I joined the yoga bandwagon many years ago to attend the heated yoga classes. Nothing like a sweat session to get me to stretch my body to places that a typical day cannot get to.
My job as a dentist requires that I sit in the one place all day long. Spending a great deal of time bent over people’s heads trying to see into the dark recesses of the mouth doing the precise work of a jeweller.
So yoga is a great way to stretch the body back to normality and prolong my working career. And put the mind into a more relaxed space.
Another part of my job is to oversee the management of hygiene practices in our clinic. We are QIP Certified, which means that we have been assessed and maintain the highest standards of hygiene in the dental industry. When it comes to hygiene, I can comfortably say I am an expert.
One thing I do not understand is the way that people clean their yoga mats.
- Finish the class and get a spray bottle.
- Grab a sponge that someone else has used.
- Spray the bottle into the heated room and re-use the sponge to wipe down your mat.
How NOT to clean your yoga mat
Step 1: Spring up and grab a spray bottle.
After the last ‘Om’ signalling the finish of the class, spring up and grab a spray bottle full of a liquid, usually a eucalyptus and water mixture or some equivalent.
To clean your mat correctly, you need to use a detergent wipe, not a disinfectant. A disinfectant must sit for at least five minutes for it to be effective; otherwise, it only covers the bacteria and does not clean it. Detergent wipes include baby wipes.
Step 2: Grab a sponge from the communal sponge tub.
These sponges typically have not been disinfected between classes. The sponges are left in dark, damp and heated storage to fester. Such conditions foster the growth of fungus, harmful bacteria and viruses.
Step 3: Spraying the mat
Use the spray the bottle to profusely spray on the sweaty yoga mat into the heated room and re-use the community sponge to wipe down the mat.
The aerosol spreads around the sweat, skin flakes and saliva that have been on the individual mat, which then enters the cycle of the air system for everybody to breathe in. The sponge is then shared around to all the individuals to share, spreading their sweat, skin, saliva, bacteria and viruses.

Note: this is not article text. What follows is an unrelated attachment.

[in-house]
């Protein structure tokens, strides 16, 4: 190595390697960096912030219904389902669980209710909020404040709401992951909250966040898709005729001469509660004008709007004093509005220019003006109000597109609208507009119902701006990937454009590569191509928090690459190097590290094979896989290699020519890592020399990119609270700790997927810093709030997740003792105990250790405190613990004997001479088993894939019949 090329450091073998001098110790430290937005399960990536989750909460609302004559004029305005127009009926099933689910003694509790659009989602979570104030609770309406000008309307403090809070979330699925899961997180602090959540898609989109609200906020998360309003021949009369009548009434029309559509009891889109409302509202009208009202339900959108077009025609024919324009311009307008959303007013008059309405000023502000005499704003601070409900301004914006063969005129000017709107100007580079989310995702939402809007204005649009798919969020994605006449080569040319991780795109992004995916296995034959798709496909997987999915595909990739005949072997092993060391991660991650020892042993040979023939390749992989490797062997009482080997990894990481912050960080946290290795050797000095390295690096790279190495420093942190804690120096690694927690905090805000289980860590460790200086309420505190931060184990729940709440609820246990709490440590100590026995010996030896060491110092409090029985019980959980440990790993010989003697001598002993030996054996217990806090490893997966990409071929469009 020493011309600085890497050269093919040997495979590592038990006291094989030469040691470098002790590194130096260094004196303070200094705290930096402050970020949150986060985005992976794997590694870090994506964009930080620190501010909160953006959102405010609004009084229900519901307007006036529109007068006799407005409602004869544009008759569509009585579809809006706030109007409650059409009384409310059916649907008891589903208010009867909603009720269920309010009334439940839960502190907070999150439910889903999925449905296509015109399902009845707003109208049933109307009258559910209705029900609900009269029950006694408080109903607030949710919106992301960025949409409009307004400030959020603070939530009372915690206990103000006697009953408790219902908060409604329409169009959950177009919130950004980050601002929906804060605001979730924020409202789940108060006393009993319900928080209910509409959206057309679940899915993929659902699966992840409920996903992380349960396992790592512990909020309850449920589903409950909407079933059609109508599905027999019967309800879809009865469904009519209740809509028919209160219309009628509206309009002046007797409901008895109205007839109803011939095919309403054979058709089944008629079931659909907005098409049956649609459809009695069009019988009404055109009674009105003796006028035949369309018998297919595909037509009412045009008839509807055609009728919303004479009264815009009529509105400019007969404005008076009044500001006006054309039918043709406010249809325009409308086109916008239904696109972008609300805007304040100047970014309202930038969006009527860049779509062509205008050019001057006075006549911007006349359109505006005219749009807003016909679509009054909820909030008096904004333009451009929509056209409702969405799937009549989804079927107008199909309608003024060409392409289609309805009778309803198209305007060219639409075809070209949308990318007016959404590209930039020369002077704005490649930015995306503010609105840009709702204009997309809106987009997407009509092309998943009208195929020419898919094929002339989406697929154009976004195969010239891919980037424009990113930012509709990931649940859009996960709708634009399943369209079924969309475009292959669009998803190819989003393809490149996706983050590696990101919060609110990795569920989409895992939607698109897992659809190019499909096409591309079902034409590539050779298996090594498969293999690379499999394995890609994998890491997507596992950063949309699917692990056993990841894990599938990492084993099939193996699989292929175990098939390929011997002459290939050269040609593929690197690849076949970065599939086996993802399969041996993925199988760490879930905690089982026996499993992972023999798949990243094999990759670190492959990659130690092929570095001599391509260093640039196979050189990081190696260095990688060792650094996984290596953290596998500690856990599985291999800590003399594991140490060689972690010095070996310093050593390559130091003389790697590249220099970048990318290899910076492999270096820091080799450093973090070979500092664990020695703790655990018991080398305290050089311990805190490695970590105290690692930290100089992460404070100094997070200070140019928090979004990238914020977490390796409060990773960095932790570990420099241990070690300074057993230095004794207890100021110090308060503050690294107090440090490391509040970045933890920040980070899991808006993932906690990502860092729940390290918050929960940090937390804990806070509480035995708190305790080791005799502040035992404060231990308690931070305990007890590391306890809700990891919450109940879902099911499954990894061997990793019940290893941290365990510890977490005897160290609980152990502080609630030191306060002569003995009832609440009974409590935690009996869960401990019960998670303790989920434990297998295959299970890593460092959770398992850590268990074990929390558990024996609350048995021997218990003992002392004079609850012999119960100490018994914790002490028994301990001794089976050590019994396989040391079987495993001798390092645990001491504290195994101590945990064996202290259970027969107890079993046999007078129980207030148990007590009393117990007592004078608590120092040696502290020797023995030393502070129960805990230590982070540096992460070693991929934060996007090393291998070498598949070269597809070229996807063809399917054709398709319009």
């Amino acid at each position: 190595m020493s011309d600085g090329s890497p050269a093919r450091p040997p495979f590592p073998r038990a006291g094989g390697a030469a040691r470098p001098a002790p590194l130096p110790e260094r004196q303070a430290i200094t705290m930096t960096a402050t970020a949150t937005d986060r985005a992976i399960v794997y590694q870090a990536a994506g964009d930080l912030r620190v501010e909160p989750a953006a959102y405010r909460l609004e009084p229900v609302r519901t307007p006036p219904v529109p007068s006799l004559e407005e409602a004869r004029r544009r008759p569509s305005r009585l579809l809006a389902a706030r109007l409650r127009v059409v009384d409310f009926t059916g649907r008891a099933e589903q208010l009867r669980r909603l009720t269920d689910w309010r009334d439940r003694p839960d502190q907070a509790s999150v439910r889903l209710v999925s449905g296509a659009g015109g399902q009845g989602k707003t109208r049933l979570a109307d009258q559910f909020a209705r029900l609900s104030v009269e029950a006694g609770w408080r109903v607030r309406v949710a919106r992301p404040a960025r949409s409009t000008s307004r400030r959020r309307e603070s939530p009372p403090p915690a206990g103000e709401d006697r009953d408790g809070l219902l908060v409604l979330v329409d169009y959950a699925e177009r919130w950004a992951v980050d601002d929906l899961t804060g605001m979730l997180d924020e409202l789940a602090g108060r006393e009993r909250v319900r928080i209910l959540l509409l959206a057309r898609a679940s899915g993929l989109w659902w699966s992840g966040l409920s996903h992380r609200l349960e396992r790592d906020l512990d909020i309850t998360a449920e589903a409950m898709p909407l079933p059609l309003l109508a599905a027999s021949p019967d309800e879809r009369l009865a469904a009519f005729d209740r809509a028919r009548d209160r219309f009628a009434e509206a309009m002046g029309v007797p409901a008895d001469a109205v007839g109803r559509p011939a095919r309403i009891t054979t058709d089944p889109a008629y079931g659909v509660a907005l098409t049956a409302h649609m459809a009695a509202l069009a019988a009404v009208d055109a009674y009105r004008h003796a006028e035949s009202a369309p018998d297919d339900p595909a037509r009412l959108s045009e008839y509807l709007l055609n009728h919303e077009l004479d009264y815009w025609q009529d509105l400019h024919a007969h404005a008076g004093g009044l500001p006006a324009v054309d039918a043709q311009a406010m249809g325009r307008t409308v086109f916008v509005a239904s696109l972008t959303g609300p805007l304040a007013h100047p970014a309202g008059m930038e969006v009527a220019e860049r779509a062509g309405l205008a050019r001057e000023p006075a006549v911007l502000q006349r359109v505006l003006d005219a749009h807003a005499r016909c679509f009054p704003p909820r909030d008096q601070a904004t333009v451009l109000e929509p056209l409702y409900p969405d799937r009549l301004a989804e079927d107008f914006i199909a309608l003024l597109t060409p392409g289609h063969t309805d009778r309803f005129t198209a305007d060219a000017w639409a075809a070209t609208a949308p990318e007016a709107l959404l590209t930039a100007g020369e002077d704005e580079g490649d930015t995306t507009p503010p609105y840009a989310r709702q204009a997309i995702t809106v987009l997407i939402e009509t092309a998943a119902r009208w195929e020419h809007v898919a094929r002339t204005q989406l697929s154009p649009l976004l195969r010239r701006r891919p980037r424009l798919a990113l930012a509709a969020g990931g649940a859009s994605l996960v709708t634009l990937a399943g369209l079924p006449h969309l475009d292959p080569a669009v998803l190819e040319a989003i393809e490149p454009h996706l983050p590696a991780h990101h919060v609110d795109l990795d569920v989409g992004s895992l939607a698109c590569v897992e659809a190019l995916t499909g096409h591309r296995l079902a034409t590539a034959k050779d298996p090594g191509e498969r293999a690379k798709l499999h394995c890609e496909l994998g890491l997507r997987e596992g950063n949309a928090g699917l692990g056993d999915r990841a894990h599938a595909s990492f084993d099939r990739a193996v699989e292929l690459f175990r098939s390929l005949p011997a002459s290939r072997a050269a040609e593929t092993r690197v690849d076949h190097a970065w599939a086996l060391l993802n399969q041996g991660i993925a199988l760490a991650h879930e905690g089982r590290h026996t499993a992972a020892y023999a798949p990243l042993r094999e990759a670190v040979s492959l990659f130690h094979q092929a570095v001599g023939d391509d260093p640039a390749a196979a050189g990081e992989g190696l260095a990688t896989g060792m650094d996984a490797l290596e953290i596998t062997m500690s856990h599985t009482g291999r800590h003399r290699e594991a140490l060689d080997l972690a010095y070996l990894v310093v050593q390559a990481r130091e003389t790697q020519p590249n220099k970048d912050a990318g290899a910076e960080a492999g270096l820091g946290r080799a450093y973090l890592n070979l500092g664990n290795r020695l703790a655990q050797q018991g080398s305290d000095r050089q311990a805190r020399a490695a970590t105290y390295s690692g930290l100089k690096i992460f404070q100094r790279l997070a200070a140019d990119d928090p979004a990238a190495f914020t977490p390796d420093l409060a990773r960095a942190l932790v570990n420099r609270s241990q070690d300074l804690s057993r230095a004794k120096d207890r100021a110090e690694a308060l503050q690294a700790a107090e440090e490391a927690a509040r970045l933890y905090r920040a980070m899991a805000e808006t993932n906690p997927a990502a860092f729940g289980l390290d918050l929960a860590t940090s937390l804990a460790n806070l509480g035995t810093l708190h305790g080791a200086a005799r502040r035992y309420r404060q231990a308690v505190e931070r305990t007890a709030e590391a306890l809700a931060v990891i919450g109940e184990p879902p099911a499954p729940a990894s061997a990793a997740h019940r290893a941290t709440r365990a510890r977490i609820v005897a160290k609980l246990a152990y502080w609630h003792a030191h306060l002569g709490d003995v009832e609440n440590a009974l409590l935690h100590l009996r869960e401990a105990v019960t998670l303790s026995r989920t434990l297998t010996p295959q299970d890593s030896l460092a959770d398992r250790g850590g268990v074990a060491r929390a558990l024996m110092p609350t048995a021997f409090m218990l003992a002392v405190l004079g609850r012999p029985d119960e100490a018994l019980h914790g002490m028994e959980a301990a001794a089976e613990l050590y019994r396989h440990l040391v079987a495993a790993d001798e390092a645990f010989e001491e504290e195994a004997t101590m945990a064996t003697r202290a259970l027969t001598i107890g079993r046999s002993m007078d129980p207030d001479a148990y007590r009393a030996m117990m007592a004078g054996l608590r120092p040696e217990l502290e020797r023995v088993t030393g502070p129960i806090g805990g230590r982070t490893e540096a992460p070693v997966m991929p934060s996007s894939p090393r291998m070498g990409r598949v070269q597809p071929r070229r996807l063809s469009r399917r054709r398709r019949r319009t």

Step 4: Roll up the yoga mat and store until the next yoga session.
Dark and damp surfaces provide ideal conditions for undetectable fungus to grow. When the yoga mat is rolled out again, these fungal spores are released into the yoga room. The mat needs to be appropriately cleaned and air-dried before storage to ensure a healthy surface for the next yoga practice.
Why NOT spray your mat in the yoga room?
The spray from bottles supplied in the yoga room is considered to be an aerosol. Any airborne particle, or aerosol, can be defined as a small droplet usually 5µm or less in diameter which can remain suspended in the air for some time.
The Australian and New Zealand Dental regulations state:
“Diseases may be transmitted via the airborne (breathing) route. Airborne dissemination may occur by either airborne droplets or dust particles. Airborne transmission includes aerosols which may be generated during certain procedures, including manual washing. Microorganisms carried in this way can be widely disbursed by air currents through ventilation or air-conditioning systems. Immunosuppressed patients are particularly vulnerable to infections caused by this.” AS 1386.1
The yoga studio is also a work environment. With the poor practices of infection control in the room, all Work, Health and Safety Rules are broken for your employees (yoga teaches). It is only a matter of time before someone sues a studio on medical grounds.
Yoga centres are just waiting for someone to get ill, link it back to the air system of the place and then have a government authority to shut you down. And you can imagine the speed that they will allow you to reopen will be like a tortoise on a hot day with no water. And also the legal action/costs against the centre. Insurances then get involved and watch your premiums escalate. And once this happens to one studio, all studios will then be audited. It will be mandatory to report or register your centre. The paperwork, cost and person-hours in this are enormous.
Techniques of cleaning should be designed to avoid the generation of aerosols.
- The yoga room is a sanctuary for yoga practice, not cleaning. A designated space outside the yoga practice room could be created for the purposes of mat cleaning.
- Mats are to be cleaned with single-use detergent wipes to prevent aerosols from being created. Baby wipes are great for this, and sporting gyms frequently use them to clean equipment.
- Mats need to be aired to dry before rolling up and storing, thus preventing fungus and mould growing on the mat surface.
- Fresh air is allowed to circulate in the yoga practice room after each class. Running the air-con with the fresh air function to flow throughout the room may be an option. Air-con units would need regular maintenance and cleaning.
Clean air in our yoga studios, so that we can meditate and exercise in peace and cleanliness, is a fundamental necessity. Picture the next time in your yoga class as you breathe in deeply and “om”. What is the quality of the air you are inhaling?
By Dr Agim Hymer